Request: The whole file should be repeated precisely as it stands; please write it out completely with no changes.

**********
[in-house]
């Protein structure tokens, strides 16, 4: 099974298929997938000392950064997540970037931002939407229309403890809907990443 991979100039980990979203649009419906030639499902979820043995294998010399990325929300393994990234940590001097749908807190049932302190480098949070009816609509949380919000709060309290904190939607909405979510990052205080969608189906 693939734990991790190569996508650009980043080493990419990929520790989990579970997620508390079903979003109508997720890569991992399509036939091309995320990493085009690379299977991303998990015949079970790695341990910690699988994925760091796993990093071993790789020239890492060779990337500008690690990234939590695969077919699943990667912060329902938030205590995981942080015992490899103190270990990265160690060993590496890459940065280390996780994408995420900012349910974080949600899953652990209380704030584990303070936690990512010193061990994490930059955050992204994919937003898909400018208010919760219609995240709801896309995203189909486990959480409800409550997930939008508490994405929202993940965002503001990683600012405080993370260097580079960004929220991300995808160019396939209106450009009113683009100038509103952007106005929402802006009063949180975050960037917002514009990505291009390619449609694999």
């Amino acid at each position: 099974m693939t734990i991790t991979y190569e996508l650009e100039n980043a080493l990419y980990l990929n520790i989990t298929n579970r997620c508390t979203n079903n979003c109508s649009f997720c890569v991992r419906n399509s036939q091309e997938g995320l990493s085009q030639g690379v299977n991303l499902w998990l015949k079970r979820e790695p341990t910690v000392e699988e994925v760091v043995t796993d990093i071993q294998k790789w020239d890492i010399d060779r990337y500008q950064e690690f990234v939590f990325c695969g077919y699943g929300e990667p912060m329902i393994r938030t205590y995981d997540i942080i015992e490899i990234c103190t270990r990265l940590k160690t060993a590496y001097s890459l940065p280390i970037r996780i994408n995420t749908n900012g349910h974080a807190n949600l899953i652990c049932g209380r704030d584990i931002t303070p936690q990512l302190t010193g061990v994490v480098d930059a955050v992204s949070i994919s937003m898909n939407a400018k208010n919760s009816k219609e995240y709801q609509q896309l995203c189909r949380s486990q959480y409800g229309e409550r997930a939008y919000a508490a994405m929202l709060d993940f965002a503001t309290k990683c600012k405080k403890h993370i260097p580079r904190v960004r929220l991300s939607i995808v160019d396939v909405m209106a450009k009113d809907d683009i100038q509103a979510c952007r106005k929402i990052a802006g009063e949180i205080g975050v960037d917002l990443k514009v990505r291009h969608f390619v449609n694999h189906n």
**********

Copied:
[in-house]
């Protein structure tokens, strides 16, 4: 099974298929997938000392950064997540970037931002939407229309403890809907990443 991979100039980990979203649009419906030639499902979820043995294998010399990325929300393994990234940590001097749908807190049932302190480098949070009816609509949380919000709060309290904190939607909405979510990052205080969608189906 693939734990991790190569996508650009980043080493990419990929520790989990579970997620508390079903979003109508997720890569991992399509036939091309995320990493085009690379299977991303998990015949079970790695341990910690699988994925760091796993990093071993790789020239890492060779990337500008690690990234939590695969077919699943990667912060329902938030205590995981942080015992490899103190270990990265160690060993590496890459940065280390996780994408995420900012349910974080949600899953652990209380704030584990303070936690990512010193061990994490930059955050992204994919937003898909400018208010919760219609995240709801896309995203189909486990959480409800409550997930939008508490994405929202993940965002503001990683600012405080993370260097580079960004929220991300995808160019396939209106450009009113683009100038509103952007106005929402802006009063949180975050960037917002514009990505291009390619449609694999």
């Amino acid at each position: 099974m693939t734990i991790t991979y190569e996508l650009e100039n980043a080493l990419y980990l990929n520790i989990t298929n579970r997620c508390t979203n079903n979003c109508s649009f997720c890569v991992r419906n399509s036939q091309e997938g995320l990493s085009q030639g690379v299977n991303l499902w998990l015949k079970r979820e790695p341990t910690v000392e699988e994925v760091v043995t796993d990093i071993q294998k790789w020239d890492i010399d060779r990337y500008q950064e690690f990234v939590f990325c695969g077919y699943g929300e990667p912060m329902i393994r938030t205590y995981d997540i942080i015992e490899i990234c103190t270990r990265l940590k160690t060993a590496y001097s890459l940065p280390i970037r996780i994408n995420t749908n900012g349910h974080a807190n949600l899953i652990c049932g209380r704030d584990i931002t303070p936690q990512l302190t010193g061990v994490v480098d930059a955050v992204s949070i994919s937003m898909n939407a400018k208010n919760s009816k219609e995240y709801q609509q896309l995203c189909r949380s486990q959480y409800g229309e409550r997930a939008y919000a508490a994405m929202l709060d993940f965002a503001t309290k990683c600012k405080k403890h993370i260097p580079r904190v960004r929220l991300s939607i995808v160019d396939v909405m209106a450009k009113d809907d683009i100038q509103a979510c952007r106005k929402i990052a802006g009063e949180i205080g975050v960037d917002l990443k514009v990505r291009h969608f390619v449609n694999h189906n």